AIMS: To study, within municipal care and county council care, (1) chief nurses' and registered nurses' perceptions of patient nutritional status assessment and nutritional assessment/screening tools, (2) registered nurses' perceptions of documentation in relation to nutrition and advantages and disadvantages with a documentation model. BACKGROUND: Chief nurses and registered nurses have a responsibility to identify malnourished patients and those at risk of malnutrition. DESIGN AND METHODS: In this descriptive study, 15 chief nurses in municipal care and 27 chief nurses in county council care were interviewed by telephone via a semi-structured interview guide. One hundred and thirty-one registered nurses (response rate 72%) from 14 municipalities and 28 hospital wards responded to the questionnaire, all in one county. RESULTS: According to the majority of chief nurses and registered nurses, only certain patients were assessed, on admission and/or during the stay. Nutritional assessment/screening tools and nutritional guidelines were seldom used. Most of the registered nurses documented nausea/vomiting, ability to eat and drink, diarrhoea and difficulties in chewing and swallowing, while energy intake and body mass index were rarely documented. However, the majority documented their judgement about the patient's nutritional condition. The registered nurses perceived the VIPS model (Swedish nursing documentation model) as a guideline as well as a model obstructing the information exchange. Differences were found between nurses (chief nurses/registered nurses) in municipal care and county council care, but not between registered nurses and their chief nurses. CONCLUSIONS: All patients are not nutritionally assessed and important nutritional parameters are not documented. Nutritionally compromised patients may remain unidentified and not properly cared for. RELEVANCE TO CLINICAL PRACTICE: Assessment and documentation of the patients' nutritional status should be routinely performed in a more structured way in both municipal care and county council care. There is a need for increased nutritional nursing knowledge.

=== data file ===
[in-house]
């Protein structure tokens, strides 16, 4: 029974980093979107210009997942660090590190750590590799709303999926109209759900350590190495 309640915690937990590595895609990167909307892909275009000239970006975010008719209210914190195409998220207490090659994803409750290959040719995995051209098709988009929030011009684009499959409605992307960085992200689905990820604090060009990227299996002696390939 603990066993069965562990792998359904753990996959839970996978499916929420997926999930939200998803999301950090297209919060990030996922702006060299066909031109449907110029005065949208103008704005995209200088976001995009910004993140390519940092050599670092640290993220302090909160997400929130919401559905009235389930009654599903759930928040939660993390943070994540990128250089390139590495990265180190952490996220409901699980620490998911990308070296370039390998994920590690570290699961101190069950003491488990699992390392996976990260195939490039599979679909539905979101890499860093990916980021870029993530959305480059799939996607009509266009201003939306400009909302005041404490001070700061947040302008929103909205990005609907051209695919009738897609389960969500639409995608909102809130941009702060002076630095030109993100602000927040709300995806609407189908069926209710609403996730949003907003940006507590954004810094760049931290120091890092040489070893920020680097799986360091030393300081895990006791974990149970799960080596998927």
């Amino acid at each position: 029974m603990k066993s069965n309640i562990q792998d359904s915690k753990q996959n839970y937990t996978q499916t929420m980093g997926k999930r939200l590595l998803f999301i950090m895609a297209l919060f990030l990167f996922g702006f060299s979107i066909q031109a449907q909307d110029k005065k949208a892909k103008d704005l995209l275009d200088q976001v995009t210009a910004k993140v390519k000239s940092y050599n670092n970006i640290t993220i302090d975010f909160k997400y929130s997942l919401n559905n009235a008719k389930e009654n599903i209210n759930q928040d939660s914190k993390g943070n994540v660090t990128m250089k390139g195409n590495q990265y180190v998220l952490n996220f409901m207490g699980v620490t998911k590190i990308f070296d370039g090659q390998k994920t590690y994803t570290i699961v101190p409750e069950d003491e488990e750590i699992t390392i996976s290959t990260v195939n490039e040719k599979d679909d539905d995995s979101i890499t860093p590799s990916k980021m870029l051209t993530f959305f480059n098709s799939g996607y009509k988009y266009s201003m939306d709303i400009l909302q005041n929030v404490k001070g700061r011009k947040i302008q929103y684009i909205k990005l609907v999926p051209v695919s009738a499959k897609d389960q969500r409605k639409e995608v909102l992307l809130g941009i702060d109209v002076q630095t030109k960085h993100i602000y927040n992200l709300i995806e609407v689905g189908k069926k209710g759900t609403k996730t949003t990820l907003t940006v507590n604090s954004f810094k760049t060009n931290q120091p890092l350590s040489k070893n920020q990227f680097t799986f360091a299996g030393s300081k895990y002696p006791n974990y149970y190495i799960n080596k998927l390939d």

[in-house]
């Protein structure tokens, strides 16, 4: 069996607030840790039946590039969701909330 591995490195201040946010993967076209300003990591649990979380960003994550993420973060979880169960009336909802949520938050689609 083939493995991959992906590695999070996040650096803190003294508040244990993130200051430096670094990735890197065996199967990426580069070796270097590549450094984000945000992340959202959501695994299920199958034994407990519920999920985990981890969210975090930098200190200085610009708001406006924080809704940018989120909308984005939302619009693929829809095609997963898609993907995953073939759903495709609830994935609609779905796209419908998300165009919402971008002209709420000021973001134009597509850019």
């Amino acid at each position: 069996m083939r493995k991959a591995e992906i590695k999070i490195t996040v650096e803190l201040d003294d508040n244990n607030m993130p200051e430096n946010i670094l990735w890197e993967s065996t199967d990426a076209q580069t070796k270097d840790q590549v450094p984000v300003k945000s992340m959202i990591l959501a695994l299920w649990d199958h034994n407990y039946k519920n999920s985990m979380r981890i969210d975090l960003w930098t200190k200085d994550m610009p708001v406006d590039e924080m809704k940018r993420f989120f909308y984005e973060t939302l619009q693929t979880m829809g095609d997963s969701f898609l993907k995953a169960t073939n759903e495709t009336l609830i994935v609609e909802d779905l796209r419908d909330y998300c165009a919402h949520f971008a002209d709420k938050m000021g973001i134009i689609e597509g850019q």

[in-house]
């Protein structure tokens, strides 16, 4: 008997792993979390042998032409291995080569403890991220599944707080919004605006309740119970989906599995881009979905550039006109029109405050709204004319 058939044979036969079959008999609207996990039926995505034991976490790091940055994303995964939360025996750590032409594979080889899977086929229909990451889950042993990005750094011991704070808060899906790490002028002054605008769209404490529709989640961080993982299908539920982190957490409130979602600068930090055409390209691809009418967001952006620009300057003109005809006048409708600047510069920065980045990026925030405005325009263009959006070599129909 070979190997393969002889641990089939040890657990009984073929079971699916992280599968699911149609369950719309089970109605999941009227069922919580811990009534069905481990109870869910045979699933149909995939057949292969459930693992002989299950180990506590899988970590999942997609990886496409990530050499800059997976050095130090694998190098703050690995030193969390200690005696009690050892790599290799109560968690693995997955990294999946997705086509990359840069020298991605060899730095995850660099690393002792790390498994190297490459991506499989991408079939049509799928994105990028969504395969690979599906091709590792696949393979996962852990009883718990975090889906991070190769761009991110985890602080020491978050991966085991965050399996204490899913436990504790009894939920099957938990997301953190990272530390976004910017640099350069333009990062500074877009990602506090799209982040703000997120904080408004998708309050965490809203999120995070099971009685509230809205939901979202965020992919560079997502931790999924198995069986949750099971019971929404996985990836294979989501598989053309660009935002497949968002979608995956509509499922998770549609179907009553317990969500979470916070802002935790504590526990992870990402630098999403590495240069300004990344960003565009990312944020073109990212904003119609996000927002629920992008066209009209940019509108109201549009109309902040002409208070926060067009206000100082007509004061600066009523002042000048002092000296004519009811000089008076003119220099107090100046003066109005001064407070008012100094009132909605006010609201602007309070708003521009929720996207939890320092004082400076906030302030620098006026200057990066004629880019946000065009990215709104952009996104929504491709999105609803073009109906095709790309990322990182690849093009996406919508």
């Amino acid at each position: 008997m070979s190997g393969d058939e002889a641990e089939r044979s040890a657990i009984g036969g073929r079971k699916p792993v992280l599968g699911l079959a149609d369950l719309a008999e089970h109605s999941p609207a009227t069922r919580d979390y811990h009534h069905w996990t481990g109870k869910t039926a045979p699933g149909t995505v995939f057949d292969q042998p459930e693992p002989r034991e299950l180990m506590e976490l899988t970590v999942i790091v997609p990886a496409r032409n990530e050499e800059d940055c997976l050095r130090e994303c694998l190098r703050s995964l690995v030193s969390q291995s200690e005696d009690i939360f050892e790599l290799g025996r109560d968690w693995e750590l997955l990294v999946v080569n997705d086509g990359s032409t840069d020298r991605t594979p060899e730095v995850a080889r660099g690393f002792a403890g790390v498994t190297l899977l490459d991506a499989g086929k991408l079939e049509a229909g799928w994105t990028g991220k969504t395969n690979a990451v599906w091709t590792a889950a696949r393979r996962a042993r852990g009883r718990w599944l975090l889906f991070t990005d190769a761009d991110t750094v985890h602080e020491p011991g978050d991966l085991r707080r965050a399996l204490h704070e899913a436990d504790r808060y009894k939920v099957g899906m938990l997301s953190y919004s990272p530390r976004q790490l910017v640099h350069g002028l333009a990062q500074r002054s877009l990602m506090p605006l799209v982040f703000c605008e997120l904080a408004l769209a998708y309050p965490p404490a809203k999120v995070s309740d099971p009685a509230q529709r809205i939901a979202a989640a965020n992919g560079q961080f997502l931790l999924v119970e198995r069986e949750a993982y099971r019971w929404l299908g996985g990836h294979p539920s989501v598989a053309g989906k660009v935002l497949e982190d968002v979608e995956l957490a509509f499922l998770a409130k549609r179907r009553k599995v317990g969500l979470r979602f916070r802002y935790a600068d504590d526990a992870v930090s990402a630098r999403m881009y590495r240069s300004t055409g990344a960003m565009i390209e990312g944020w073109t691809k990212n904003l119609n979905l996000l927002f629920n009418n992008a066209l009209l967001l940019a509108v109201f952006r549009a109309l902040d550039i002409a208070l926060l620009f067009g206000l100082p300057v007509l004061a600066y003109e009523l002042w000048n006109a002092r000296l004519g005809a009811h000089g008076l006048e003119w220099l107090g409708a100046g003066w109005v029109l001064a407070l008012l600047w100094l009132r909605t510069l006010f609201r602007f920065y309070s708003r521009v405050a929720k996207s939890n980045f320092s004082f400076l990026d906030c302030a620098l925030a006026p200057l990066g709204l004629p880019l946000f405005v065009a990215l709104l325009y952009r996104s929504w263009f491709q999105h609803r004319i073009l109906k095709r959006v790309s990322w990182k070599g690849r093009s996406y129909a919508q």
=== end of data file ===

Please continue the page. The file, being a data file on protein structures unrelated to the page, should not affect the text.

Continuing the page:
In order to reduce early and long-term mortality and morbidity from myocardial infarction, nurses must promptly and thoroughly assess chest pain, intervene quickly and evaluate the results of the interventions. In Kielley v. General Hospital Corp. et al, a patient suffered a massive heart attack while under observation on a cardiology unit. The court held the hospital liable for the nurses' breach of its chest pain protocol and for failing to have electrocardiograms done when the patient experienced pain. The case clearly illustrates the harm a patient may incur when nurses fail to properly assess and intervene. It reinforces the importance of adherence to hospital protocols that have been put in place to ensure patient safety.